2. The learned judge committed an error of law in his interpretation of the 2003 Regulations; and
3. Serious procedural irregularity.
The Respondent did not cross-appeal yet sought to take issue with the idea that it should comply with the 2003 Regulations. Nonetheless it advanced a contradictory position by also asserting that the judge at first instance could not be challenged. Further, in the hearing, it questioned whether the Non-Resident Tenant was a tenant of the Management Company given he was also a director. It sought to maintain the position that the Non-Resident Tenant had always known about the works and so should pay the sum invoiced.
Natasha submitted that the trial judge’s finding of fact was inconsistent with the witness evidence of both parties and he should have arrived at a determination that no written notice was sent. Alternatively, if it were the case that written notice was sent, said notice did not comply with Part 2 of Schedule 4 of the 2003 Regulations and the judge at first instance had been incorrect to say there was no requirement for the written notice to be in any particular form. In either circumstance the Non-Resident Tenant’s liability would be limited to £250 in accordance with Regulation 6 of the 2003 Regulations and section 20 of the Landlord and Tenant Act 1985.
As to whether the Non-Resident Tenant was in fact a tenant of the Management Company, Natasha relied on the case of Leaseholders of Foundling Court and O’Donnell Court v Mayor and Burgess of the London Borough of Camden and others  UKUT 366 (LC) which confirms that an intermediate landlord is the tenant of the superior landlord for the purpose of the 2003 Regulations.
Natasha also argued that it was irrelevant whether the Non-Resident Tenant had suffered any prejudice (Ashleigh Court Right to Manage Company Limited v De-Nuccio and others  UKUT 258 (LC)) given this was not a case involving an application for dispensation with the consultation requirements. The focus of the case was whether the consultation requirements had been complied with and the court had no jurisdiction to dispense with those requirements.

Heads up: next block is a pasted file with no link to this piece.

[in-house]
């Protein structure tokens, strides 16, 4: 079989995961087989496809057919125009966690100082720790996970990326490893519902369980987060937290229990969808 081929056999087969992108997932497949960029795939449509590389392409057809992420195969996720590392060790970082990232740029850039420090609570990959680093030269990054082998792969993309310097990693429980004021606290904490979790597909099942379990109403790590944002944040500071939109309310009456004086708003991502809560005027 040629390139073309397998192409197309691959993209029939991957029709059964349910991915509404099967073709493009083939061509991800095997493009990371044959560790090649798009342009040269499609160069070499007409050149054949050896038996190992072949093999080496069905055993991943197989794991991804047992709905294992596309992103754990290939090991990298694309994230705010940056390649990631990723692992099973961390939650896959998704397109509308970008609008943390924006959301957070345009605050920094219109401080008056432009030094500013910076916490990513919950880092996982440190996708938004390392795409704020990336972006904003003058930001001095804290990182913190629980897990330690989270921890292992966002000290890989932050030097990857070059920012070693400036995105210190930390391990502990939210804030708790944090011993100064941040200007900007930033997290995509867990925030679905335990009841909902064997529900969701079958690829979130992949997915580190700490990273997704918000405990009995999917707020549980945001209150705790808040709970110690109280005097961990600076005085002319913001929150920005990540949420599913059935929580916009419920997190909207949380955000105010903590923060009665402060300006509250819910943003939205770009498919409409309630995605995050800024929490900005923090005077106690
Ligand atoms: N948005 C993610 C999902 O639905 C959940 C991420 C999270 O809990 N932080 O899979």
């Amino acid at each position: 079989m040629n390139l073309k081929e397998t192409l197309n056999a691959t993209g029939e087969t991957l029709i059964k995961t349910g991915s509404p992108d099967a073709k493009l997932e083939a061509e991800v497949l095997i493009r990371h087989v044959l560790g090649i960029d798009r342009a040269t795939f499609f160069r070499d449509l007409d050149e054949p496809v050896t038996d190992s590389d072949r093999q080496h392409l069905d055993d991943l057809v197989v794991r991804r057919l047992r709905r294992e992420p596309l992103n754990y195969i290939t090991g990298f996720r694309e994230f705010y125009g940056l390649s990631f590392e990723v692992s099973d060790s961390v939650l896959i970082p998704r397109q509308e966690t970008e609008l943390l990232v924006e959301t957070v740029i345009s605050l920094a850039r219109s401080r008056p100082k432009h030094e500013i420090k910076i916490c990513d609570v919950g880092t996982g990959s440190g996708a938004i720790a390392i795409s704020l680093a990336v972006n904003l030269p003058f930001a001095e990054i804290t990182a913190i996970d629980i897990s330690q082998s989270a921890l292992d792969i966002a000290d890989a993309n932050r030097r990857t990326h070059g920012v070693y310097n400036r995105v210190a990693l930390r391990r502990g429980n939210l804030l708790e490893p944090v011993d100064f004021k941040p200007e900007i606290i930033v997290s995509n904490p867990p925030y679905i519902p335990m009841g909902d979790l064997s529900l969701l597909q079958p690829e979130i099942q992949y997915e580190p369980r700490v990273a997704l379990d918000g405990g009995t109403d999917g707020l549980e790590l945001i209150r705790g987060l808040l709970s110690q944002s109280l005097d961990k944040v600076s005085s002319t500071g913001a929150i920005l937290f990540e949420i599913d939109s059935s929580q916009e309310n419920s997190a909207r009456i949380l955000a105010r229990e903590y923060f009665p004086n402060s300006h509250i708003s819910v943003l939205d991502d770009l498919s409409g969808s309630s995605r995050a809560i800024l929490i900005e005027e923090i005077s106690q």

HHJ Denyer QC noted it was clear that section 20 of the Landlord and Tenant Act 1985 must be complied with. He referred to the fact that the 2003 Regulations made stipulations as to the form and content of the notice. HHJ Denyer QC accepted that the trial judge’s finding of fact was unsustainable. The minutes of the Meeting were not sent to the Non-Resident Tenant thus no written notice was sent and the consultation requirements of the 2003 Regulations had not been complied with. This meant that the Non-Resident Tenant’s liability was limited to £250.
The application for permission to appeal was successful and so was the appeal. Natasha also secured an order under section 20C of the Landlord and Tenant Act 1985 to prevent the Management Company from attempting to recover costs as part of the service charge.
This case reminds landlords of the importance of complying with the Landlord and Tenant Act 1985, the 2003 Regulations and dealing with their claim in the appropriate forum. Failure to do so can result in limitation of the tenant’s liability such that the landlord may be out of pocket by a substantial sum, particularly if the landlord does not seek a dispensation from the appropriate tribunal and instead commences proceedings in the County Court.
View profile: Natasha Dzameh
If you would like to discuss instructing Natasha, please contact her clerks on 0117 923 4740 or e-mail .
Source: St John’s Chambers
Date: 20 April 2017
On timeshares to all-inclusive holidays – roll on summer!
Welcome to the St John’s Chambers’ Spring 2017 edition of our contract law case updater now in its fourth publication – click on the link below. We hope you will continue to find these handy case summaries to be a useful tool in keeping you up to speed with the most significant contract law developments of the last quarter.
In this issue Nick Pointon considers intentions to create legal relations over dinner (MacInnes v Gross  EWHC 46), agreements to agree to sell ships (Teekay Tankers v STX  EWHC 253), unfair contract terms in timeshare schemes (Abbott v RCI Europe  EWHC 2602) and the metaphysics of buffets in the package holiday industry (Wood v First Choice  EWCA Civ 11).
Natasha Dzameh reviews the duty of solicitors to warn clients about the risks of alternative interpretations (Balogun v Boyes Sutton and Perry  EWCA Civ 75) and the scope of solicitors’ professional indemnity insurance (AIG Europe Ltd v Woodman  UKSC 18).
We also take this opportunity to draw readers’ attention to the launch of the “SJC Junior Insight” seminar series, a brand new collection of seminars on key aspects of civil procedure, rolling out this Summer.
Introductory details of the new series appear in the attached flyer (link below). Please do let us know if you or your colleagues would like to arrange any seminars with our junior counsel in the coming months.
Download our Spring 2017 updater: Case Citator – 20 April 2017 – Nick Pointon and Natasha Dzameh